WASHINGTON (AP) _ New claims for state unemployment insurance posted a big decline last week but remained high enough to suggest that the terror attacks and the sinking economy sapped demand for some workers.
For the work week ending Nov. 3, new jobless claims tumbled by a seasonally adjusted 46,000 to 450,000, the Labor Department reported Thursday. That followed a drop of 11,000 the week before.
Last week's decline pushed new claims to their lowest level since the week ending Sept. 15. That earlier report, however, didn't capture layoffs resulting from the Sept. 11 attacks because most affected workers weren't able to file applications for jobless benefits that week. In the two weeks following that report, jobless claims rocketed.
The more stable four-week moving average of new claims, which smoothes out week-to-week fluctuations, also declined last week to 487,250, the lowest level since early October.
The number of laid-off workers drawing jobless benefits rose to 3.72 million for the work week ending Oct. 27, an 18-year high.
In an effort to prevent the economy from sinking deeper into recession, the Federal Reserve cut a key interest rate Tuesday by a half-point, the third cut of that size since the attacks and the 10th rate reduction this year.
Economists are hoping that lower borrowing costs will induce consumers and businesses to spend and invest, which could prevent further weakening of the economy.
Still, a big fear among analysts is that rising unemployment and lingering fears about more attacks and anthrax scares might cause consumers to keep their pocketbooks and wallets shut.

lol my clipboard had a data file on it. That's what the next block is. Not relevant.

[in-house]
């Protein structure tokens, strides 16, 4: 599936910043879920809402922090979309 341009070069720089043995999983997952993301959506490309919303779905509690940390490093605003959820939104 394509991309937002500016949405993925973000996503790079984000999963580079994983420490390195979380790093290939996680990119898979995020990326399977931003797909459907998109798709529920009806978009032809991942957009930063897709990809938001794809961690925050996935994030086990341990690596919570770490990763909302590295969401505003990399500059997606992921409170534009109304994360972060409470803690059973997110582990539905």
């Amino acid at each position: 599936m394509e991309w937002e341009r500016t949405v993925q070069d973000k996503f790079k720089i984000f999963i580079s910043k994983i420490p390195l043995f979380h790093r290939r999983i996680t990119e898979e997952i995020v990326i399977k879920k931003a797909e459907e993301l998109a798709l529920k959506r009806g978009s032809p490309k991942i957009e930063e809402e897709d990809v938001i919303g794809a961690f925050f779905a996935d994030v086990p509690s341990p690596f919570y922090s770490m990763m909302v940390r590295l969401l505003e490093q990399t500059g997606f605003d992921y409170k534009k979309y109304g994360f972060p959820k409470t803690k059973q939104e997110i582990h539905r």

The nation's unemployment rate soared from 4.9 percent in September to 5.4 percent in October and companies eliminated 415,000 jobs, the biggest one-month drop in 21 years. Economists predict the jobless rate will move higher in coming months and payrolls will continue to be trimmed.
The economy shrank at a 0.4 percent rate in the July-September quarter and many economists are predicting a bigger drop in the current quarter. That would meet one common definition of a recession: two consecutive quarters of declining economic output.
Economists are hopeful that the Fed's aggressive easing, President Bush's tax relief enacted earlier this year and new tax cuts and increased government spending being contemplated by Congress for economic stimulus should lead to a recovery by the second half of next year.
For the work week ending Oct. 27, 25 states and territories reported a decrease in new claims for unemployment benefits and 28 reported an increase. The state information lags a week behind the national figures and is not seasonally adjusted.
California reported the biggest decline in claims, by 4,473, because of fewer layoffs in the construction, retail, motion picture and wholesale trade businesses.
Michigan reported the biggest increase in claims, up by 3,895, stemming from layoffs in the automobile industry.